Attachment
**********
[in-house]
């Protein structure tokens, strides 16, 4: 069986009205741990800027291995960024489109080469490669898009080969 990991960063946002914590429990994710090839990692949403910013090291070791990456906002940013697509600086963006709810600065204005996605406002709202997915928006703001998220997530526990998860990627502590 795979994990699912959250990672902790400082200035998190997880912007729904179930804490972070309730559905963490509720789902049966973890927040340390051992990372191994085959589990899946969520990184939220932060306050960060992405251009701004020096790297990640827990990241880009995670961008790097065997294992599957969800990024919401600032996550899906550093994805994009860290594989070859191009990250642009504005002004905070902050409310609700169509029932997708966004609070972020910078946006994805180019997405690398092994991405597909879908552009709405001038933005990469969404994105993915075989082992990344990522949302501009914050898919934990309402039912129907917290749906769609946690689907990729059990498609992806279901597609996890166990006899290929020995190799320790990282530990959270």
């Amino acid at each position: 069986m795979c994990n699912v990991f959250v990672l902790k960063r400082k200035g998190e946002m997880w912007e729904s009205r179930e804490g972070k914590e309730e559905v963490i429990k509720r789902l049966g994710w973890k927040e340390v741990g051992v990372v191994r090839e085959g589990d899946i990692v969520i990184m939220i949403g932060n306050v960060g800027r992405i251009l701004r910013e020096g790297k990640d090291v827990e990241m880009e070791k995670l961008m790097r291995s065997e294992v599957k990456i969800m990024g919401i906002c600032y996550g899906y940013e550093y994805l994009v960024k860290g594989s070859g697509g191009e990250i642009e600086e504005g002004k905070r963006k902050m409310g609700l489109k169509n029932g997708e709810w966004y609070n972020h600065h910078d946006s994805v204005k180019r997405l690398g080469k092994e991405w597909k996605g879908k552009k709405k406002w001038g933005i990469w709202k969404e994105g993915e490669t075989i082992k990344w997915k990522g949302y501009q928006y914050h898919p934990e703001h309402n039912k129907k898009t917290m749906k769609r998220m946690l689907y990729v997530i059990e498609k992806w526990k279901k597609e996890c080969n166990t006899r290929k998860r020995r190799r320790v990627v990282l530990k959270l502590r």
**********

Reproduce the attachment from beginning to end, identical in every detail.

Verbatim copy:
[in-house]
């Protein structure tokens, strides 16, 4: 069986009205741990800027291995960024489109080469490669898009080969 990991960063946002914590429990994710090839990692949403910013090291070791990456906002940013697509600086963006709810600065204005996605406002709202997915928006703001998220997530526990998860990627502590 795979994990699912959250990672902790400082200035998190997880912007729904179930804490972070309730559905963490509720789902049966973890927040340390051992990372191994085959589990899946969520990184939220932060306050960060992405251009701004020096790297990640827990990241880009995670961008790097065997294992599957969800990024919401600032996550899906550093994805994009860290594989070859191009990250642009504005002004905070902050409310609700169509029932997708966004609070972020910078946006994805180019997405690398092994991405597909879908552009709405001038933005990469969404994105993915075989082992990344990522949302501009914050898919934990309402039912129907917290749906769609946690689907990729059990498609992806279901597609996890166990006899290929020995190799320790990282530990959270």
């Amino acid at each position: 069986m795979c994990n699912v990991f959250v990672l902790k960063r400082k200035g998190e946002m997880w912007e729904s009205r179930e804490g972070k914590e309730e559905v963490i429990k509720r789902l049966g994710w973890k927040e340390v741990g051992v990372v191994r090839e085959g589990d899946i990692v969520i990184m939220i949403g932060n306050v960060g800027r992405i251009l701004r910013e020096g790297k990640d090291v827990e990241m880009e070791k995670l961008m790097r291995s065997e294992v599957k990456i969800m990024g919401i906002c600032y996550g899906y940013e550093y994805l994009v960024k860290g594989s070859g697509g191009e990250i642009e600086e504005g002004k905070r963006k902050m409310g609700l489109k169509n029932g997708e709810w966004y609070n972020h600065h910078d946006s994805v204005k180019r997405l690398g080469k092994e991405w597909k996605g879908k552009k709405k406002w001038g933005i990469w709202k969404e994105g993915e490669t075989i082992k990344w997915k990522g949302y501009q928006y914050h898919p934990e703001h309402n039912k129907k898009t917290m749906k769609r998220m946690l689907y990729v997530i059990e498609k992806w526990k279901k597609e996890c080969n166990t006899r290929k998860r020995r190799r320790v990627v990282l530990k959270l502590r």